Just as an exciting venture will end at the Airport, a new one will start. Just days after the final day of Wild Life Festival, restoration work on the airport’s Municipal Hangar will commence

 

The Municipal Hangar is a Grade II listed building and interestingly the restoration work will commence almost exactly 102 years after the Terminal building was officially opened in June 1936. The airport’s terminal building and hangar represent a significant survival from early and significant days of civil aviation. It is incredible that the Hangar still stands strong and can be protected as a reminder of where aviation began.

It is amazing that despite some rebuilding and modification after bomb damage in World War II, the essential structure and form of the mid-1930s hangar is original; cladding on the hangar was blown off but left the framework intact. Two blister hangars were erected inside the frame, and the hangar continued in service. Despite a short break in ownership between 1950 and 1971, the hangar has been used as a municipal hangar and long may it remain so.

The Airport in 1952

As published online by Historic England, the Municipal Hangar “bears witness to the phenomenal growth of civil aviation in this period, a pioneering and audacious episode of considerable historic interest that is otherwise recognised in very few designated sites.”

Due to the historic nature of the building the construction will be sympathetic to its origins and observe listed building regulation.

The airport is the oldest continuous licensed airport in the UK and the site on which it sits has become somewhat of an epicentre for business in the area. The Hangar was built in 1935 just before the Main Terminal was opened. Interestingly, the potential for the site was first identified by it the Mayors of Brighton, Hove and Worthing and the owner of an aviation finance. They shared a vision of creating an airport that could be available for expert and student aviators of all nations. To which it remains true to today.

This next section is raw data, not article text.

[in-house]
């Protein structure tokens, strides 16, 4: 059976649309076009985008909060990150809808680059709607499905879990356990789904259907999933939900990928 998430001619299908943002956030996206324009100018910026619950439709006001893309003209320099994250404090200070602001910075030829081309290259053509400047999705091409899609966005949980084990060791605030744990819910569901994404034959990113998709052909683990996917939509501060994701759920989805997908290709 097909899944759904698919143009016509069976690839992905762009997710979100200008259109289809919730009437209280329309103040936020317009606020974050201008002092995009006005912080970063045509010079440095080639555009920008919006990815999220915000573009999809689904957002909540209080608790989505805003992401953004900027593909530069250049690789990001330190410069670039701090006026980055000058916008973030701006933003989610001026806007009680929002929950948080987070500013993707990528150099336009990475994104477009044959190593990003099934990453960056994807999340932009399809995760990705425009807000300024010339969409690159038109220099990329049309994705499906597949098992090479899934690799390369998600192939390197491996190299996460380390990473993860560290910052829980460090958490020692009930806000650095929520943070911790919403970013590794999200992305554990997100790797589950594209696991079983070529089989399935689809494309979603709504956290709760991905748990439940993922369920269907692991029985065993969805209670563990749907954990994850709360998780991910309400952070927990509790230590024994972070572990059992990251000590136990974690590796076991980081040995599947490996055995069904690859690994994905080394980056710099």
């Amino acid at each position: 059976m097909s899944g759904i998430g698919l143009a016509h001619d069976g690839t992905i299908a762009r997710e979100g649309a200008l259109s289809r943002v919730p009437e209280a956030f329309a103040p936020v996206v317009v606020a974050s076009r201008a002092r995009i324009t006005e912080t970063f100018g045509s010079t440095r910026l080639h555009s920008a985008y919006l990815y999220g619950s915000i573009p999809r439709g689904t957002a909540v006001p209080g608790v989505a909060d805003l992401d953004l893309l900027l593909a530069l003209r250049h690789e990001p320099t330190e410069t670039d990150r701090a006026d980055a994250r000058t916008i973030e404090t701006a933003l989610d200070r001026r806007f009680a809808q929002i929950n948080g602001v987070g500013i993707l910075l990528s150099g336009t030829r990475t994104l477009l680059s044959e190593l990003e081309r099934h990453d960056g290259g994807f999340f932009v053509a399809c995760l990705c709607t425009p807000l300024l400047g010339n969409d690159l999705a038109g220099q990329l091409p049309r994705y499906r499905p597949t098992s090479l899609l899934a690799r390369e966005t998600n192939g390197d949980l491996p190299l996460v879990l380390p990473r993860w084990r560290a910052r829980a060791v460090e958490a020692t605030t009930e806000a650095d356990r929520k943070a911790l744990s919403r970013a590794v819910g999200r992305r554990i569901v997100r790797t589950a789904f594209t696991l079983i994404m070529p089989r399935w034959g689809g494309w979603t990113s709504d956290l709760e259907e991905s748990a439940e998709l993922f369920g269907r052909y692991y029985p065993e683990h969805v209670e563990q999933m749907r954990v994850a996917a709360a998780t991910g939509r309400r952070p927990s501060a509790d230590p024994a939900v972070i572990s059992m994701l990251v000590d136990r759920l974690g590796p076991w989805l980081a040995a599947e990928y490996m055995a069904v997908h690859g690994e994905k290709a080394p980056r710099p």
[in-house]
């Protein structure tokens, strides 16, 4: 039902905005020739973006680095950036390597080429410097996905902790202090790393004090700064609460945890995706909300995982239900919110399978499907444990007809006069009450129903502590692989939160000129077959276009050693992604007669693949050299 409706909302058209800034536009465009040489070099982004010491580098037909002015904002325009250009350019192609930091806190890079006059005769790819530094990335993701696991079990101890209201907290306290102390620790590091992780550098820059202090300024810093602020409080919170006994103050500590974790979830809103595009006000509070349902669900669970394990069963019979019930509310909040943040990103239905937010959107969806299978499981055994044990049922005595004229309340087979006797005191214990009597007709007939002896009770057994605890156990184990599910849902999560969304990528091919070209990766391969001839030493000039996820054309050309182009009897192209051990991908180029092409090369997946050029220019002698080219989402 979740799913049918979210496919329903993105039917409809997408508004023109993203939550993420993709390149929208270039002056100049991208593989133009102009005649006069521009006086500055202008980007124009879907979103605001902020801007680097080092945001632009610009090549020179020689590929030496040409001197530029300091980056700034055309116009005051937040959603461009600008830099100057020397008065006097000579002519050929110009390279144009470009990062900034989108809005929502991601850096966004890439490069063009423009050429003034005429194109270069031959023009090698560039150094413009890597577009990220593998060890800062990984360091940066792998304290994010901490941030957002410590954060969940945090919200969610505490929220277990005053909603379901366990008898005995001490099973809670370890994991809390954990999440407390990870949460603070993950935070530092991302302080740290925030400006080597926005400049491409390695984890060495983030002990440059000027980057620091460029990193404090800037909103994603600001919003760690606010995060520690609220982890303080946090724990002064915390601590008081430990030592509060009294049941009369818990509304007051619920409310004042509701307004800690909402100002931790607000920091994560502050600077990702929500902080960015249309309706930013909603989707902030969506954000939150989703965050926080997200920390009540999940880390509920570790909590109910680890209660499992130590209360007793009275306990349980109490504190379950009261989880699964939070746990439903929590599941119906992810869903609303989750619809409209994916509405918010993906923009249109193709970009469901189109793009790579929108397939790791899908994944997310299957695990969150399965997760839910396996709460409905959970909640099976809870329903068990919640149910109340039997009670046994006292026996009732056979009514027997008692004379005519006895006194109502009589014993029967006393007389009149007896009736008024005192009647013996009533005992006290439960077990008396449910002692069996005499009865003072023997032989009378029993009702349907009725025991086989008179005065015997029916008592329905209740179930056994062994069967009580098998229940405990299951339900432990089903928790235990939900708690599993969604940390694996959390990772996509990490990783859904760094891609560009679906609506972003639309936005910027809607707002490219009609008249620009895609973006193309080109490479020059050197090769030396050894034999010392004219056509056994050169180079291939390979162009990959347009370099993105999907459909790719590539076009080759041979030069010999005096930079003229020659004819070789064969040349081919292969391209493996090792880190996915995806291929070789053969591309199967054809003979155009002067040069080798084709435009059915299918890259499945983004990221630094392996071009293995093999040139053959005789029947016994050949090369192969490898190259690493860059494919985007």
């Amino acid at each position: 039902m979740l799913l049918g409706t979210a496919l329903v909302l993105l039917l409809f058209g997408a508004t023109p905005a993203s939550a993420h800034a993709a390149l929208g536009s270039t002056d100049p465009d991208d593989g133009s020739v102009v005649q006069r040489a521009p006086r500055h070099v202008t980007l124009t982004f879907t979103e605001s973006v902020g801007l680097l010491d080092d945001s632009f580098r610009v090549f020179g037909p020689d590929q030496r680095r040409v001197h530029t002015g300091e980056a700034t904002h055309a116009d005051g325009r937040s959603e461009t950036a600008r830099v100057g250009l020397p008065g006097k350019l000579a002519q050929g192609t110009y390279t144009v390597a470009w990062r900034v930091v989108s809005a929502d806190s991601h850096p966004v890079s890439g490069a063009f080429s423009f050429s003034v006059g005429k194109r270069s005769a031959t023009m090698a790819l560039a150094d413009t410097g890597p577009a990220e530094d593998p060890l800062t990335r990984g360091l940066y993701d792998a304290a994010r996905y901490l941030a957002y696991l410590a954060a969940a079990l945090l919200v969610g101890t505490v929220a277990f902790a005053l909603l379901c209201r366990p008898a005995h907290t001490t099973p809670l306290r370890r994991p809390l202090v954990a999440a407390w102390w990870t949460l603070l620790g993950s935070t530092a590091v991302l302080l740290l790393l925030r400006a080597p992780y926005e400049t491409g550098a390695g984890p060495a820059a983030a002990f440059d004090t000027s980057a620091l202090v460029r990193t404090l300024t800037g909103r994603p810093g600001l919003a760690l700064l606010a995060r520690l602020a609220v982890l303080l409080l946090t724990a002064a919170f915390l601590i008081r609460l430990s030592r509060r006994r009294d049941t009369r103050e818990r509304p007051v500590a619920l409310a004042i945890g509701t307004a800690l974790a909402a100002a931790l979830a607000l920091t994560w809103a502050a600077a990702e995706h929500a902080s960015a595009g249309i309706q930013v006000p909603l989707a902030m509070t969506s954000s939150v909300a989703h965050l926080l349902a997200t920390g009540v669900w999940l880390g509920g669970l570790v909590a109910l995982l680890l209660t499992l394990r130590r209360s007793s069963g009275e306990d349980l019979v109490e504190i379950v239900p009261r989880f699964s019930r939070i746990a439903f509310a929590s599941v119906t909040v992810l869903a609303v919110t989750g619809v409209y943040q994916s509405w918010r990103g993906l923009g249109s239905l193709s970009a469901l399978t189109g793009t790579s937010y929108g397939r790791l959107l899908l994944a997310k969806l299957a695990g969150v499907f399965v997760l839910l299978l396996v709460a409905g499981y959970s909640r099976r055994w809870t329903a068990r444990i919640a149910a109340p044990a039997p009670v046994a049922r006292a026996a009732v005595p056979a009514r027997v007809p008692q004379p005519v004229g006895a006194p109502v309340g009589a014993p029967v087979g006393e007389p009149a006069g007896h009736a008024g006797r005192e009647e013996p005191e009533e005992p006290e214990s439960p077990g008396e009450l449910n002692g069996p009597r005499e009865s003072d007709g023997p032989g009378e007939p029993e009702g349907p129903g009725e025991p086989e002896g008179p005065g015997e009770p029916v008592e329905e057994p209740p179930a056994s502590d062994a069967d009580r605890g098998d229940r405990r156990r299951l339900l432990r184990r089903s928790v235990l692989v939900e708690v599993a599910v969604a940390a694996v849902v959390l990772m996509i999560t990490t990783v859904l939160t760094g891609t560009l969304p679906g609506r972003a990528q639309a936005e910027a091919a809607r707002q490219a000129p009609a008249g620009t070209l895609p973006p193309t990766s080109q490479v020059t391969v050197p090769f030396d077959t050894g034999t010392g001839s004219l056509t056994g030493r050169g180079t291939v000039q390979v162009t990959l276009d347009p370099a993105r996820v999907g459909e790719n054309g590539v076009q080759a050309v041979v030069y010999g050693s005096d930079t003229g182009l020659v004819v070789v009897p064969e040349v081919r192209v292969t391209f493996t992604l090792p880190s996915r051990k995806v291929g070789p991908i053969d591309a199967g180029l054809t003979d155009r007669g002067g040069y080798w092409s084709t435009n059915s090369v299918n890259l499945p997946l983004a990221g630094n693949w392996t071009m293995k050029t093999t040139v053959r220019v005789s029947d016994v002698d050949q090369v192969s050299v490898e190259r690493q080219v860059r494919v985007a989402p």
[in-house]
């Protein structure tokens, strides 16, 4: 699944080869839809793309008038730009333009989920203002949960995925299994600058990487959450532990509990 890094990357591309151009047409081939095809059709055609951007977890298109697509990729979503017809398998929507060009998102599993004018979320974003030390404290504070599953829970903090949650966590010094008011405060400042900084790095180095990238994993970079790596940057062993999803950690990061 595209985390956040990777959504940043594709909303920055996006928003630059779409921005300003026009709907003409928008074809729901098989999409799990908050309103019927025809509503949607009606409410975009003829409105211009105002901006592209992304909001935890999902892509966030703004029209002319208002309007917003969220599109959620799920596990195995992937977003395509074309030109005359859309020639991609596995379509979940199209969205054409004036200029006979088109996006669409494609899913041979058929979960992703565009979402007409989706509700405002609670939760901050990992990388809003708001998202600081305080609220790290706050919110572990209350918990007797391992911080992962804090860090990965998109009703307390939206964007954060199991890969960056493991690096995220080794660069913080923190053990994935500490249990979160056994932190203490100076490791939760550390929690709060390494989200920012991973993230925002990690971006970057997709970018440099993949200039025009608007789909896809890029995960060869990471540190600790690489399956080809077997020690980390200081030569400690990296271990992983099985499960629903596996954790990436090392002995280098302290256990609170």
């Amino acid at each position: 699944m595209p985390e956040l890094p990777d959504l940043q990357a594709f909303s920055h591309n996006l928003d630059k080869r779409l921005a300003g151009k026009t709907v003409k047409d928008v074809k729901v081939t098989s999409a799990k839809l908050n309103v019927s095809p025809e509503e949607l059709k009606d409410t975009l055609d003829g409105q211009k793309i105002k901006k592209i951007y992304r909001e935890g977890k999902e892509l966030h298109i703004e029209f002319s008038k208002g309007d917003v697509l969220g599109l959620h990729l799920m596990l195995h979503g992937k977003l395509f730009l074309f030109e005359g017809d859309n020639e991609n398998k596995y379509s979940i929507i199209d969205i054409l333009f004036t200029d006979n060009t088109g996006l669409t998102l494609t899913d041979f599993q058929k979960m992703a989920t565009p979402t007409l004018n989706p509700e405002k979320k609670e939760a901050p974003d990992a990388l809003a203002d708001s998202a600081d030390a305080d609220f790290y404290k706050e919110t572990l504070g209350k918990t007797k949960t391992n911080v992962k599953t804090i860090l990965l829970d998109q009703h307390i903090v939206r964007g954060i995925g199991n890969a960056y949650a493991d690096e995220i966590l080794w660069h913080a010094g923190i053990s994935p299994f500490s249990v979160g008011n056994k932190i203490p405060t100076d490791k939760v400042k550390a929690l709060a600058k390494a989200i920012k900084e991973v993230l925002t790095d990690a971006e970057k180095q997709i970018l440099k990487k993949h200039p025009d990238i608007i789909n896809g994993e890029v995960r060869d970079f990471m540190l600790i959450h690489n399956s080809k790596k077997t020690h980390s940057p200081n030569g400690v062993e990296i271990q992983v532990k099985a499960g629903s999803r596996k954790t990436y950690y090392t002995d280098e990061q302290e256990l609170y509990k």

The Terminal Building in the fifties

Home to flying clubs, enthusiasts, helicopter, leisure and commercial pilot schools, the airport continues to operate for the interests of the aviation industry and the Hangar is a significant asset to the airport. Securing its use for years to come will ensure that the airport’s original hangar space has also been restored. Hangar space is essential to this busy airport which is the 10th busiest in the UK with over 50,000 movements per year.

The restoration will be carried out over 6 months, with each apex roof being stripped and replaced in stages. In addition to the roof, and front fascia (facing north).

The facilities offered by the airport, together with its perfect location on the Sussex Coast ensure that it serves as a gateway for business, student and general aviation customers. It is a sad fact that the future of general aviation is threatened by the closure of airports across the UK. The market is shrinking and so airports are continually put under pressure to diversify and make the most of their land and assets, whilst protecting its predominant use as an airport. Striking the correct balance is complicated and not without its challenges but Managing Director Jonathan Candelon feels the company have got it right: “We are all very proud and feel privileged to be part of the history of this amazing airport and its continuing success. This has been made possible thanks to the support of many, including the airport users, our neighbours, the local councils and our many partners.”

The airport plays host to alternative events and opportunities such as big budget TV dramas and music festivals, and operates 7 days and week with full fire cover and air traffic control. Be to make the most of our live runway camera – the first of its kind in the UK the camera enables you to watch aircraft take off and land from Runway 02 from anywhere, on your laptop or phone. Click here to access the runway cam